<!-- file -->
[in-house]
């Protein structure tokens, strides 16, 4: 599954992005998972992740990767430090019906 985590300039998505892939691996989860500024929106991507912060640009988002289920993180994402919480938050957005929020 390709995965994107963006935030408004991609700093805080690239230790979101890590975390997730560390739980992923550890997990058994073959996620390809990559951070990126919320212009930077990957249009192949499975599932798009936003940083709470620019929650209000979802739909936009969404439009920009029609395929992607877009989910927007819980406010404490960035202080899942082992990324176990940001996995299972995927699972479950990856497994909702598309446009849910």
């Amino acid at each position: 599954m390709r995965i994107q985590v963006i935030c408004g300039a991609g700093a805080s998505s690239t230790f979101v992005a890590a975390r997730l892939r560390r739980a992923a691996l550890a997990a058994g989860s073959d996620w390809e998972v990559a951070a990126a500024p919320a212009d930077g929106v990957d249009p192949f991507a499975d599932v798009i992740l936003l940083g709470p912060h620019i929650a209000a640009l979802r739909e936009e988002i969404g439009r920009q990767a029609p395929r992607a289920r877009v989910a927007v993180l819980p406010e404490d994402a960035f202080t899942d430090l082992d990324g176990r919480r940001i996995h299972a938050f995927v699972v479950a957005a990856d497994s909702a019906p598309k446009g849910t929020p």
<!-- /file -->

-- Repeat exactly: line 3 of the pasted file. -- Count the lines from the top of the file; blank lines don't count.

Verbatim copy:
């Amino acid at each position: 599954m390709r995965i994107q985590v963006i935030c408004g300039a991609g700093a805080s998505s690239t230790f979101v992005a890590a975390r997730l892939r560390r739980a992923a691996l550890a997990a058994g989860s073959d996620w390809e998972v990559a951070a990126a500024p919320a212009d930077g929106v990957d249009p192949f991507a499975d599932v798009i992740l936003l940083g709470p912060h620019i929650a209000a640009l979802r739909e936009e988002i969404g439009r920009q990767a029609p395929r992607a289920r877009v989910a927007v993180l819980p406010e404490d994402a960035f202080t899942d430090l082992d990324g176990r919480r940001i996995h299972a938050f995927v699972v479950a957005a990856d497994s909702a019906p598309k446009g849910t929020p």